Three top Portuguese banks will receive a huge injection of public cash, the finance ministry said Monday, as Portugal passed its fourth bailout review to open the way for more EU-IMF rescue loans.
In agreeing to inject more than 6.65 billion euros ($8.25 billion) into the private banks BCP and BPI and state-owned Caixa Geral de Depositos (CGD), Portugal will help them meet tough rules drafted by the European Banking Authority to avert another crisis.
The critical need for funds comes as struggling Portugal won approval for another installment from the 78-billion-euro bailout package agreed last year in return for austerity and reforms to the Portuguese economy.
The injection will use funds provided by the international rescue, except for one billion euros to CGD, which as a state-owned institution cannot benefit directly from European Union and International Monetary Fund money.
In announcing the approval, Finance Minister Vitor Gaspar said that EU and IMF auditors would now recommend the release of a 4.1-billion-tranche of rescue loans.
“According to the evaluation made by international institutions, we are respecting our recovery programme,” Gaspar said.
“We met our quantitative objectives,” the minister added, noting a rapid reduction in its external imbalances despite a global economy showing clear signs of slowing down.
“Our budget roll-out remains in line with our 2012 targets and the government should be able to bring the deficit down to 4.5 percent of GDP (gross domestic product) as planned,” he said.
Last year, Portugal became the third eurozone country after Greece and Ireland to be bailed out by the EU, IMF and European Central Bank.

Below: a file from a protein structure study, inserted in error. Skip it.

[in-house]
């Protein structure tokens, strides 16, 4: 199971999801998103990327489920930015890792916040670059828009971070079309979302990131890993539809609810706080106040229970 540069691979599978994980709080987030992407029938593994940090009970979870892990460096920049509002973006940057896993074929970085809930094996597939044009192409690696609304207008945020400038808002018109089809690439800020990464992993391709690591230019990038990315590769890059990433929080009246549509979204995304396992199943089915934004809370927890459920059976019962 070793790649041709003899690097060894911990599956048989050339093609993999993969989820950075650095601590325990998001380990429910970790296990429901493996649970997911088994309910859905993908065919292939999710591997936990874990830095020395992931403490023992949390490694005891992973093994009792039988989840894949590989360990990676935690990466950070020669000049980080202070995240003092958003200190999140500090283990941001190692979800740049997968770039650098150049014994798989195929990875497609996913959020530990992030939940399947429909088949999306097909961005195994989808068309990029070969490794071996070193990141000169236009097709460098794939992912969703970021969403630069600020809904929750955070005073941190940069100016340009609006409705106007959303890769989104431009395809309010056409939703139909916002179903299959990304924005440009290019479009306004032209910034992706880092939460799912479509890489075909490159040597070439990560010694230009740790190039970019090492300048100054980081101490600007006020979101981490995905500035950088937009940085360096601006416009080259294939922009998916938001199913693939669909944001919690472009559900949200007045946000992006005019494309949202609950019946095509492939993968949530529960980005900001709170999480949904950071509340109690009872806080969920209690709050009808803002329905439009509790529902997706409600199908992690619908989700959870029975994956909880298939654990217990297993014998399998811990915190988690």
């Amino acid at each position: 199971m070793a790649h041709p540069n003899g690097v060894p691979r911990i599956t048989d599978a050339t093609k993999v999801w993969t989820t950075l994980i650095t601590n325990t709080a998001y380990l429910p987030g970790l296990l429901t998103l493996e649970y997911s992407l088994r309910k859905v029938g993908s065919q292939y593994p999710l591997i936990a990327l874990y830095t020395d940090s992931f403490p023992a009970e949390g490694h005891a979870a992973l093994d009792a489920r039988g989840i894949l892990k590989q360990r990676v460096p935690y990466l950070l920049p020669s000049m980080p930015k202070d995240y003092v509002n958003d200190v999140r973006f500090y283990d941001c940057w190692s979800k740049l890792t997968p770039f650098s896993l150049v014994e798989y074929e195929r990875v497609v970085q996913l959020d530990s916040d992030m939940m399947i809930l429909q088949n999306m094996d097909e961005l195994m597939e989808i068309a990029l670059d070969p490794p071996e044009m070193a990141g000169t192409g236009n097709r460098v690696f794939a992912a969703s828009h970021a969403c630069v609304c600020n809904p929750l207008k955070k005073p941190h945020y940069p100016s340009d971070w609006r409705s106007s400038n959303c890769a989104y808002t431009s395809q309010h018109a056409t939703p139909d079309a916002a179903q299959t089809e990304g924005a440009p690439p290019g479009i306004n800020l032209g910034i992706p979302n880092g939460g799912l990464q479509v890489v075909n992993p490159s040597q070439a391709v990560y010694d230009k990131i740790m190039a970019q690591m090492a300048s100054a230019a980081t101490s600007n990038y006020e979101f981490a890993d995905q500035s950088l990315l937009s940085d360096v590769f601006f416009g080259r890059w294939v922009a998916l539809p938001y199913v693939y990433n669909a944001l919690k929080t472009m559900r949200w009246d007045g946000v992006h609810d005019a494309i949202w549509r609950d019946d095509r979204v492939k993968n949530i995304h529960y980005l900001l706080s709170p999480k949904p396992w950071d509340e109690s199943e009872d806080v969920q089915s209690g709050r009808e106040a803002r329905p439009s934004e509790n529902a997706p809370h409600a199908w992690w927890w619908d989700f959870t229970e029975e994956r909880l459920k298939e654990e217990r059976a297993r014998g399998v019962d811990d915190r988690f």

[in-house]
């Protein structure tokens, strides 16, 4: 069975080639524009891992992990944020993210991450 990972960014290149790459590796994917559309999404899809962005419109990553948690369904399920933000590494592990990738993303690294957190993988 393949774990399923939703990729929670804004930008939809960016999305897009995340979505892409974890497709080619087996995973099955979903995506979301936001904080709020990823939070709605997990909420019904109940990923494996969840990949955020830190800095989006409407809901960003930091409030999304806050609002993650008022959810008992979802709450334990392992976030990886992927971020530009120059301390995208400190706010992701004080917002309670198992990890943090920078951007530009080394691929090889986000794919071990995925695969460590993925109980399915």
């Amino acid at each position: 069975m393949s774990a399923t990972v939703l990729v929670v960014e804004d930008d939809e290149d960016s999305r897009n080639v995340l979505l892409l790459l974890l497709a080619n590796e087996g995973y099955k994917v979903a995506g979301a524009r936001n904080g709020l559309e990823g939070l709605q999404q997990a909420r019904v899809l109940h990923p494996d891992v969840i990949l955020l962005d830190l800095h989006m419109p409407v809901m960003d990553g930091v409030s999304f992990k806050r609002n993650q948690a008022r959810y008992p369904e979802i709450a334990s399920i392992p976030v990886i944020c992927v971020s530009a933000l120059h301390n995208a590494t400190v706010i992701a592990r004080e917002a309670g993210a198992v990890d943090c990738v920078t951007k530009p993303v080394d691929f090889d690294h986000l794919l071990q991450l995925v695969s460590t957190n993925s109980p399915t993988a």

Auditors from the so-called troika had said in April that Portugal was meeting targets and could be strong enough to borrow on financial markets next year though the country was in a deeper recession than thought.
The latest EU-IMF audit of Portugal took place as darker clouds circled around the Portuguese economy.
In a stark warning last week, Portugal’s central bank said the country’s banking sector was vulnerable to a “very major risk of contagion of adverse developments on an international level”.
“These risks are still at very high levels and were exacerbated … by the reinforcement of the connections between the banking system and sovereign risk in a growing number of countries in the euro area,” the central bank said.
The central bank also warned that three of Portugal’s four biggest banks would require state intervention in order to meet the EBA targets, preparing the ground fro Monday’s announcement.
Pushed deeper into recession by austerity measures, Portugal is forecast to contract by more than 3.0 percent in 2012, and the government has issued a new outlook for unemployment for the year of 15.5 percent.
That is expected to rise to 16 percent in 2013.
Gaspar said the deterioration in the jobless numbers required a response that facilitated work.
Reforms launched to make work more flexible must be pursued, the minister said adding that results would be seen in the “medium term”.